And ORIGINALLY... my editorial the other week about Research In Motion needing to change their name to BlackBerry, and the RIM needs a BlackBerry USA division we're part of the same article. Then I realized it was getting way too long, so broke it apart into a couple pieces. You can't get everything into one story.

    What I was saying in the article though is exactly what the OP is outlining though... RIM's attitude was like that even when things we're going GREAT for them... back in 2006, 2007, when they were at the top of the game and *should* have been getting the warm and fuzzies from people they weren't, never mind in 2008,2009,2010 when they should have been changing but kept plodding down the same path.

    Anyways. Good post.

    What should my next editorial be on?
    02-15-12 06:51 PM
  7. erodenero's Avatar

    What should my next editorial be on?

    The search for a CMO

    btw sorry about jacking your first post fame , guess i was a little quicker on the submit reply button.
    02-15-12 06:55 PM
  8. anon(757282)'s Avatar
    Despite what many people outside the US might think, the US population isn't (and haven't) been working collectively to knock down RIM. There's no agenda in the US to knock down RIM. If anything, there's a collective desire in the US to root for the underdog.
    The record of media coverage tells a completely different story. The media outlets have taken every opportunity to twist any information about RIM into a negative story. I scan the stories and there is a chorus of parrots reporting every negative opinion and factoid. Positive changes in products and management are either ignored, or thinly reported and .quickly followed with the cloudy outlook and the inevitable reference to "lost 75% of its stock price since..." It's apparent to me there is very obvious agenda to drive RIM into the ground by the media. And the public and potential customers form their opinions based on what they hear and read.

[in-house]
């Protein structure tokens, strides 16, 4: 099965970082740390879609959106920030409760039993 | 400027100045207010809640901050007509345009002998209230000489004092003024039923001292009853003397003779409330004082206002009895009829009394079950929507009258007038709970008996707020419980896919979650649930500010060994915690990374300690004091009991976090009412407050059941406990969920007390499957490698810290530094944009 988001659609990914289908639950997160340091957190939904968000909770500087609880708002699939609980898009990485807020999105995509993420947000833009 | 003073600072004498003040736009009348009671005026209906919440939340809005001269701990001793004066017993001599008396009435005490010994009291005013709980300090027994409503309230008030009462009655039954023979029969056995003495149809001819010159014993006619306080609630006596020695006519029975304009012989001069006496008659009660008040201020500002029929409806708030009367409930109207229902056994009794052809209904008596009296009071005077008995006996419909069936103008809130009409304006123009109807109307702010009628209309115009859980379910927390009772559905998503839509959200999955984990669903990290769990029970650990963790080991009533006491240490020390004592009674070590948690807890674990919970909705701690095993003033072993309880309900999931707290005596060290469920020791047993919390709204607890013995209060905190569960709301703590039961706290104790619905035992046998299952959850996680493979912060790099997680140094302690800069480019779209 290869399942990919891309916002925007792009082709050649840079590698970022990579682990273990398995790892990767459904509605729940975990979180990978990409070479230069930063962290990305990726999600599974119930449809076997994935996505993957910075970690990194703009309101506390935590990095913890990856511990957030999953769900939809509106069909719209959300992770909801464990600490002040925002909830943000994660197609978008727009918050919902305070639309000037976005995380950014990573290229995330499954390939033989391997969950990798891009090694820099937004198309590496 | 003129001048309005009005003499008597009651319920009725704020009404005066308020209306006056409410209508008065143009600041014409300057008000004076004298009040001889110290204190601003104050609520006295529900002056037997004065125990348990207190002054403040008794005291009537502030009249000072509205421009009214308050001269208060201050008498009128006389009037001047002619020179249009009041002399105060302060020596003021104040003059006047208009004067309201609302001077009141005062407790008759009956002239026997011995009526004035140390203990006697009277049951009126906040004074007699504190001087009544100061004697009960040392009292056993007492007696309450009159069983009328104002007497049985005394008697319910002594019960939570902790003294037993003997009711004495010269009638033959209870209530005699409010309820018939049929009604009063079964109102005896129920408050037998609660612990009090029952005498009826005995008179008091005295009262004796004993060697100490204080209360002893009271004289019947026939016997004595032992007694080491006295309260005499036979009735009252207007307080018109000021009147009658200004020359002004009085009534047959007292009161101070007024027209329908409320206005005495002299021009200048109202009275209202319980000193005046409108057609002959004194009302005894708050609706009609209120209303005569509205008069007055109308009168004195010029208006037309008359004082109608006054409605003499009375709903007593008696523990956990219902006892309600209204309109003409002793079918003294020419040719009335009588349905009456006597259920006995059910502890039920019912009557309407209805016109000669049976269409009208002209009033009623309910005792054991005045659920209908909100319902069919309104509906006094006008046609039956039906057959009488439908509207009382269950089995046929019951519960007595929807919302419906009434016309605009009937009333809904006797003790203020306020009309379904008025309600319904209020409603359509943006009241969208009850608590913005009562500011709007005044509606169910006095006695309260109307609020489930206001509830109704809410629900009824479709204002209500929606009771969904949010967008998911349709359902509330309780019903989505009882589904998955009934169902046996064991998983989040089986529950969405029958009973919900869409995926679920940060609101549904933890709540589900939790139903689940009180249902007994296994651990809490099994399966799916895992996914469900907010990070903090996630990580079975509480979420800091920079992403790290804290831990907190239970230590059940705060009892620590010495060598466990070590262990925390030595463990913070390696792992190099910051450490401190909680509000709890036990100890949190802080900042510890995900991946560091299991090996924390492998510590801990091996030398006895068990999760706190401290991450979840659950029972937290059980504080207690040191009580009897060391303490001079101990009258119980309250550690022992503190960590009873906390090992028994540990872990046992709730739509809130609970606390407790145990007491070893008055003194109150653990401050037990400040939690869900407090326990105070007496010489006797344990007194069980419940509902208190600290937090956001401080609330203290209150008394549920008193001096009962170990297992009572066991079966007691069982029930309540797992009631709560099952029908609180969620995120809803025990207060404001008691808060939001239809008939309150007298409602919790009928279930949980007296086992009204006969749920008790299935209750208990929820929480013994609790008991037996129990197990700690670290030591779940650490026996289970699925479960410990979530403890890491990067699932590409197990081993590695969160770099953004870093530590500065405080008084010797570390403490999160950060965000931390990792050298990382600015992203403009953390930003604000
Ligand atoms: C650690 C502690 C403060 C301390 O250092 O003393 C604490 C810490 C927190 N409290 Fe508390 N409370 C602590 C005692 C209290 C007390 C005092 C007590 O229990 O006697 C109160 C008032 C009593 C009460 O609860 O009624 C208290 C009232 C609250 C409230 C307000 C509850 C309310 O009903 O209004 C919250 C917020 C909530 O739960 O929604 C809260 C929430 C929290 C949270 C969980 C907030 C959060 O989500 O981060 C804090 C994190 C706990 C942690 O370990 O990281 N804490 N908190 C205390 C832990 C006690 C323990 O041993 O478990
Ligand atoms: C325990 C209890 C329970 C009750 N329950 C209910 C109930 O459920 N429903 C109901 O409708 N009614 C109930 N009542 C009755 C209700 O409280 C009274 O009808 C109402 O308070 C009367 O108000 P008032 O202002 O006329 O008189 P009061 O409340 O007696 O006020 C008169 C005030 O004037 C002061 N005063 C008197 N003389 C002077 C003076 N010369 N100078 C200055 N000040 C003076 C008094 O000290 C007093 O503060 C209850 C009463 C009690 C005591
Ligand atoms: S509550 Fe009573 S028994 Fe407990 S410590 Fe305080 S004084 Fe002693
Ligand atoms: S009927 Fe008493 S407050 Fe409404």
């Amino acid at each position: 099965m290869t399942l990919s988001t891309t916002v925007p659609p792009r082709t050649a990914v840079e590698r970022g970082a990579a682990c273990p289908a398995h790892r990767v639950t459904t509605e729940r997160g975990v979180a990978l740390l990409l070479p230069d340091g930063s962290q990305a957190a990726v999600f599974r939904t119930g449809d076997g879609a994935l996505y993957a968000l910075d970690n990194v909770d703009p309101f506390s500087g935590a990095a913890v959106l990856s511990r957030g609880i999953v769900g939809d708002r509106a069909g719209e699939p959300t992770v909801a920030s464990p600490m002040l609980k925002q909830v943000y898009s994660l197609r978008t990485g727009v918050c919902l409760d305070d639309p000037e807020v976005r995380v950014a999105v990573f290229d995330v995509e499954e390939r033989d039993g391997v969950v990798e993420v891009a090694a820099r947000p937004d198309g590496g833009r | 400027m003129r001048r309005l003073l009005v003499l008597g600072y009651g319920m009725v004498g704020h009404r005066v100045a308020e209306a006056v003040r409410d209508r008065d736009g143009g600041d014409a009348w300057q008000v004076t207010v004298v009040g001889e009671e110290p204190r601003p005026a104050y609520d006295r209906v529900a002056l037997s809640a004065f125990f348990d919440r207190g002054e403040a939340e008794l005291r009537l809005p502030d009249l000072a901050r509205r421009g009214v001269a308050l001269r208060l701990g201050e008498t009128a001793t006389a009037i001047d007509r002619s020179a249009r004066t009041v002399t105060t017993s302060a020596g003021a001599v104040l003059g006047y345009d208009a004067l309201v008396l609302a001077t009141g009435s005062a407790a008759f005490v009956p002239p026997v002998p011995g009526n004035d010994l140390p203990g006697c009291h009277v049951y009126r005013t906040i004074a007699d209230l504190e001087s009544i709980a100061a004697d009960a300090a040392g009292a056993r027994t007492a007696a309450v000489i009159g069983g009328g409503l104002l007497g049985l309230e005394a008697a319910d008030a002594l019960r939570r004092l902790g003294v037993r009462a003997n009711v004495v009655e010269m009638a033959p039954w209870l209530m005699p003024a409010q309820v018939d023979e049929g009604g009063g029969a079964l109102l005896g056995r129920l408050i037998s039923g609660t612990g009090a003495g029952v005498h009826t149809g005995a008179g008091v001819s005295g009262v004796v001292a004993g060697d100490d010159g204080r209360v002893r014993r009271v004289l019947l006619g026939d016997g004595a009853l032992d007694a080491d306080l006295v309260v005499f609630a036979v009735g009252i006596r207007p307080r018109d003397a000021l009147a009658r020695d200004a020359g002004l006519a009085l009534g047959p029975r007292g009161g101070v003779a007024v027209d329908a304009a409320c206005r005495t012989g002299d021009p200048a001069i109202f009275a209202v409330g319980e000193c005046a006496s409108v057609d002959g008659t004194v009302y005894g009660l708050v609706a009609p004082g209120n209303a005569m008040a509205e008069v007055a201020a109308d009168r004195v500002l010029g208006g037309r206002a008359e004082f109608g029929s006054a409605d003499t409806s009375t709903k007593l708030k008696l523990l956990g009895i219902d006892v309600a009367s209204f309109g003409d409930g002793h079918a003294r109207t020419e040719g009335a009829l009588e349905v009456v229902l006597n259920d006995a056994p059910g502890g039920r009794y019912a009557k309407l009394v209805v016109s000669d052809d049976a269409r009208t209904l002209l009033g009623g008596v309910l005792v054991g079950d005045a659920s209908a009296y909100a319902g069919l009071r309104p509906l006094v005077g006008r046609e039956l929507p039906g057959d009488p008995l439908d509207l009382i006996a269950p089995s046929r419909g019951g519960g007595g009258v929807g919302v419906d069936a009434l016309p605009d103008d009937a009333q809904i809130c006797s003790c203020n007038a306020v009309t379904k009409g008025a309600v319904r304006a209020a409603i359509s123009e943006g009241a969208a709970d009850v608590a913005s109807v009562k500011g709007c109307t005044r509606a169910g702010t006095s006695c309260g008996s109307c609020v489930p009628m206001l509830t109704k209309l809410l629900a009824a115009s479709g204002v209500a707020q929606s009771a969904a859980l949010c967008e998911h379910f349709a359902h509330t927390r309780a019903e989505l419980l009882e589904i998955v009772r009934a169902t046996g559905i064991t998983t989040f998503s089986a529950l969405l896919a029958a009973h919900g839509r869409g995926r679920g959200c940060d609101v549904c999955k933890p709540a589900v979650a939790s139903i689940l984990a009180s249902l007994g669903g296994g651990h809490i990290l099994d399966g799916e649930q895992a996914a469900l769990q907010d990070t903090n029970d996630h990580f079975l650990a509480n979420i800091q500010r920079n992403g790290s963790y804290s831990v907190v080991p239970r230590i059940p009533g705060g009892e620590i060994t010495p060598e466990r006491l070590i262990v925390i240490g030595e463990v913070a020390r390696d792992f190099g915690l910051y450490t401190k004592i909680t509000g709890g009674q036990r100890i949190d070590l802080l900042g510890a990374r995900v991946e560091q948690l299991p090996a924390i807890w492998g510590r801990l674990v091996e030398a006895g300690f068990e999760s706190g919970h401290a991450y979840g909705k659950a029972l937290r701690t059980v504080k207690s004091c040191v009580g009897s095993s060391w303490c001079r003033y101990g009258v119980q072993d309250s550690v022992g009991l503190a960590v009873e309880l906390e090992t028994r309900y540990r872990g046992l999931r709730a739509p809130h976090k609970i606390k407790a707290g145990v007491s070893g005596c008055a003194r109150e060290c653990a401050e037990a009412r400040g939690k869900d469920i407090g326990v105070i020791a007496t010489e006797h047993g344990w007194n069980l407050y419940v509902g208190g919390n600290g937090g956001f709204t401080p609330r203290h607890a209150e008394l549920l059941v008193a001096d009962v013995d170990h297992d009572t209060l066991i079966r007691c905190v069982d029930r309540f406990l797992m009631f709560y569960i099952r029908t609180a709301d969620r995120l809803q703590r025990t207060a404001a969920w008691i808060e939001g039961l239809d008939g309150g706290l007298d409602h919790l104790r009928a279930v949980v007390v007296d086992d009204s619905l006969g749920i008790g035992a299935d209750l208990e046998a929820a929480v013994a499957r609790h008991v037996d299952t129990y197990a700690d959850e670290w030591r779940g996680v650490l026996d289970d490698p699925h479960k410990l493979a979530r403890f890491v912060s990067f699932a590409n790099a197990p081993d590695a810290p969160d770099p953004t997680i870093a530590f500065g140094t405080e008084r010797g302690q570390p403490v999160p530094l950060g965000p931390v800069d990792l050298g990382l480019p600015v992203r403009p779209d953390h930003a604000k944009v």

I am concerned that initial coverage by these outlets, the vast majority out there, to be "nice, but too little and too late" for whatever RIM releases, regardless of the real features. But I also think that others will see through this despite the bias, and they will have to acknowledge the value these new products bring to the market.
    02-15-12 07:06 PM
  9. anon(757282)'s Avatar
    What should my next editorial be on?
    Your editorial, written as two years from now, describing how BlackBerry (formerly RIM) accomplished their turnaround and what to expect in 2015.
    erodenero and sashlon like this.
    02-15-12 07:17 PM
  10. DenverRalphy's Avatar
    The record of media coverage tells a completely different story. The media outlets have taken every opportunity to twist any information about RIM into a negative story. I scan the stories and there is a chorus of parrots reporting every negative opinion and factoid. Positive changes in products and management are either ignored, or thinly reported and .quickly followed with the cloudy outlook and the inevitable reference to "lost 75% of its stock price since..." It's apparent to me there is very obvious agenda to drive RIM into the ground by the media. And the public and potential customers form their opinions based on what they hear and read.

    I am concerned that initial coverage by these outlets, the vast majority out there, to be "nice, but too little and too late" for whatever RIM releases, regardless of the real features. But I also think that others will see through this despite the bias, and they will have to acknowledge the value these new products bring to the market.